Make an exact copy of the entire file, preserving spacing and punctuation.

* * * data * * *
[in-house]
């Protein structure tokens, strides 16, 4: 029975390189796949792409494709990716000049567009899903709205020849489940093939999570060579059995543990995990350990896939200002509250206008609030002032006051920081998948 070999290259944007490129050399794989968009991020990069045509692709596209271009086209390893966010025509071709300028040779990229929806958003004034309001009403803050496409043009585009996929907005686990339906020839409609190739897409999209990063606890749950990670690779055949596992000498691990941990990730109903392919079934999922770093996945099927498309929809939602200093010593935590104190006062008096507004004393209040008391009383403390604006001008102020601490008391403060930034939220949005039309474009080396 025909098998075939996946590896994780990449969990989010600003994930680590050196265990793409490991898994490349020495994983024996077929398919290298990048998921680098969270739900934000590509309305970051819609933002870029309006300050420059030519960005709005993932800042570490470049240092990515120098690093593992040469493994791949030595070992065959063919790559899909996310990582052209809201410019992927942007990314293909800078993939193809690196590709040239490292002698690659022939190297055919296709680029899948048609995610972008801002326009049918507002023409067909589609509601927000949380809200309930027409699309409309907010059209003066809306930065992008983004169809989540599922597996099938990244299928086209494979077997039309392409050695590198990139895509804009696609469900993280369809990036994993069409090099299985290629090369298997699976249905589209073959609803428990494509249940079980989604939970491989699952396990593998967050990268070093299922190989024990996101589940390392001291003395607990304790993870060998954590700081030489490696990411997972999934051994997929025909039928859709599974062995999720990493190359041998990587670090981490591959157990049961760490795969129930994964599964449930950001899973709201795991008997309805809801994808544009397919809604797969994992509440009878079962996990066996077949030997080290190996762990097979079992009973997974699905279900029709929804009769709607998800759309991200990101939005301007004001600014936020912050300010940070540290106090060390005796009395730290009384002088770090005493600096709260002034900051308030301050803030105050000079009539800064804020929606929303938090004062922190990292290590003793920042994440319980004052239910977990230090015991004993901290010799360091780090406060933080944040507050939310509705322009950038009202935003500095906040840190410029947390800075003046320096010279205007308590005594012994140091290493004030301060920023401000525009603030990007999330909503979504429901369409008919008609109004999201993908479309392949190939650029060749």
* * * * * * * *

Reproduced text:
[in-house]
């Protein structure tokens, strides 16, 4: 029975390189796949792409494709990716000049567009899903709205020849489940093939999570060579059995543990995990350990896939200002509250206008609030002032006051920081998948 070999290259944007490129050399794989968009991020990069045509692709596209271009086209390893966010025509071709300028040779990229929806958003004034309001009403803050496409043009585009996929907005686990339906020839409609190739897409999209990063606890749950990670690779055949596992000498691990941990990730109903392919079934999922770093996945099927498309929809939602200093010593935590104190006062008096507004004393209040008391009383403390604006001008102020601490008391403060930034939220949005039309474009080396 025909098998075939996946590896994780990449969990989010600003994930680590050196265990793409490991898994490349020495994983024996077929398919290298990048998921680098969270739900934000590509309305970051819609933002870029309006300050420059030519960005709005993932800042570490470049240092990515120098690093593992040469493994791949030595070992065959063919790559899909996310990582052209809201410019992927942007990314293909800078993939193809690196590709040239490292002698690659022939190297055919296709680029899948048609995610972008801002326009049918507002023409067909589609509601927000949380809200309930027409699309409309907010059209003066809306930065992008983004169809989540599922597996099938990244299928086209494979077997039309392409050695590198990139895509804009696609469900993280369809990036994993069409090099299985290629090369298997699976249905589209073959609803428990494509249940079980989604939970491989699952396990593998967050990268070093299922190989024990996101589940390392001291003395607990304790993870060998954590700081030489490696990411997972999934051994997929025909039928859709599974062995999720990493190359041998990587670090981490591959157990049961760490795969129930994964599964449930950001899973709201795991008997309805809801994808544009397919809604797969994992509440009878079962996990066996077949030997080290190996762990097979079992009973997974699905279900029709929804009769709607998800759309991200990101939005301007004001600014936020912050300010940070540290106090060390005796009395730290009384002088770090005493600096709260002034900051308030301050803030105050000079009539800064804020929606929303938090004062922190990292290590003793920042994440319980004052239910977990230090015991004993901290010799360091780090406060933080944040507050939310509705322009950038009202935003500095906040840190410029947390800075003046320096010279205007308590005594012994140091290493004030301060920023401000525009603030990007999330909503979504429901369409008919008609109004999201993908479309392949190939650029060749």